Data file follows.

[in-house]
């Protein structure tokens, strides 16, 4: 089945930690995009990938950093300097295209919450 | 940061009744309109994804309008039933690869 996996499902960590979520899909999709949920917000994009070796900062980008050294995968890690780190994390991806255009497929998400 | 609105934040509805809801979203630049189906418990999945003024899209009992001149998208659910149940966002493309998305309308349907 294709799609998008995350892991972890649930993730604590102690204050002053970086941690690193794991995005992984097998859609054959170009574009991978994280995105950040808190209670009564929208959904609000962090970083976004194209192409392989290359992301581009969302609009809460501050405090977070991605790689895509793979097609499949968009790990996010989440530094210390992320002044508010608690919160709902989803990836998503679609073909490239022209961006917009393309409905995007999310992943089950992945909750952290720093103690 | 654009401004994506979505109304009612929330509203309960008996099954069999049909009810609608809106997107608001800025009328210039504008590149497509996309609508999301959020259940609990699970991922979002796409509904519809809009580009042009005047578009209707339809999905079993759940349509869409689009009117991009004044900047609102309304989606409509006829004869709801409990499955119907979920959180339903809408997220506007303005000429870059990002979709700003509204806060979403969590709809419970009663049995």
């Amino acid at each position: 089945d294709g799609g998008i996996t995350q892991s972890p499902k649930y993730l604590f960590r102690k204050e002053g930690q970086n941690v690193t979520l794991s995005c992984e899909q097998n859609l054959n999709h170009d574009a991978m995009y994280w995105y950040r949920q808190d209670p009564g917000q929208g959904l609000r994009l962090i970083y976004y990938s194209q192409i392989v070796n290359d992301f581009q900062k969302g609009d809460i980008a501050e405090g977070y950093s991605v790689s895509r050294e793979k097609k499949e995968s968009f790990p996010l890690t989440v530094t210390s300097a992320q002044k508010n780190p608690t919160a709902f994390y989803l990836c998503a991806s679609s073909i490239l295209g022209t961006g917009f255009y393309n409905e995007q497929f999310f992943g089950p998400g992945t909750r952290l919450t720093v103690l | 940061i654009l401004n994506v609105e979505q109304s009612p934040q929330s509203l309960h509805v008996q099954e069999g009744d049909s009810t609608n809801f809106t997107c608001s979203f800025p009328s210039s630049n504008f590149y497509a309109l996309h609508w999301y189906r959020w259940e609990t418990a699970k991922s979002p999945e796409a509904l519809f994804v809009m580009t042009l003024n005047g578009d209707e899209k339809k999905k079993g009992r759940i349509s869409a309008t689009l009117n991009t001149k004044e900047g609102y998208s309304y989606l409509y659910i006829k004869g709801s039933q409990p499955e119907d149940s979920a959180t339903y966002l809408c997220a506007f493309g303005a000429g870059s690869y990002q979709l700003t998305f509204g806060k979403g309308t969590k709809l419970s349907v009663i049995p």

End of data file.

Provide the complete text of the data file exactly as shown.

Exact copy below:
[in-house]
């Protein structure tokens, strides 16, 4: 089945930690995009990938950093300097295209919450 | 940061009744309109994804309008039933690869 996996499902960590979520899909999709949920917000994009070796900062980008050294995968890690780190994390991806255009497929998400 | 609105934040509805809801979203630049189906418990999945003024899209009992001149998208659910149940966002493309998305309308349907 294709799609998008995350892991972890649930993730604590102690204050002053970086941690690193794991995005992984097998859609054959170009574009991978994280995105950040808190209670009564929208959904609000962090970083976004194209192409392989290359992301581009969302609009809460501050405090977070991605790689895509793979097609499949968009790990996010989440530094210390992320002044508010608690919160709902989803990836998503679609073909490239022209961006917009393309409905995007999310992943089950992945909750952290720093103690 | 654009401004994506979505109304009612929330509203309960008996099954069999049909009810609608809106997107608001800025009328210039504008590149497509996309609508999301959020259940609990699970991922979002796409509904519809809009580009042009005047578009209707339809999905079993759940349509869409689009009117991009004044900047609102309304989606409509006829004869709801409990499955119907979920959180339903809408997220506007303005000429870059990002979709700003509204806060979403969590709809419970009663049995």
């Amino acid at each position: 089945d294709g799609g998008i996996t995350q892991s972890p499902k649930y993730l604590f960590r102690k204050e002053g930690q970086n941690v690193t979520l794991s995005c992984e899909q097998n859609l054959n999709h170009d574009a991978m995009y994280w995105y950040r949920q808190d209670p009564g917000q929208g959904l609000r994009l962090i970083y976004y990938s194209q192409i392989v070796n290359d992301f581009q900062k969302g609009d809460i980008a501050e405090g977070y950093s991605v790689s895509r050294e793979k097609k499949e995968s968009f790990p996010l890690t989440v530094t210390s300097a992320q002044k508010n780190p608690t919160a709902f994390y989803l990836c998503a991806s679609s073909i490239l295209g022209t961006g917009f255009y393309n409905e995007q497929f999310f992943g089950p998400g992945t909750r952290l919450t720093v103690l | 940061i654009l401004n994506v609105e979505q109304s009612p934040q929330s509203l309960h509805v008996q099954e069999g009744d049909s009810t609608n809801f809106t997107c608001s979203f800025p009328s210039s630049n504008f590149y497509a309109l996309h609508w999301y189906r959020w259940e609990t418990a699970k991922s979002p999945e796409a509904l519809f994804v809009m580009t042009l003024n005047g578009d209707e899209k339809k999905k079993g009992r759940i349509s869409a309008t689009l009117n991009t001149k004044e900047g609102y998208s309304y989606l409509y659910i006829k004869g709801s039933q409990p499955e119907d149940s979920a959180t339903y966002l809408c997220a506007f493309g303005a000429g870059s690869y990002q979709l700003t998305f509204g806060k979403g309308t969590k709809l419970s349907v009663i049995p």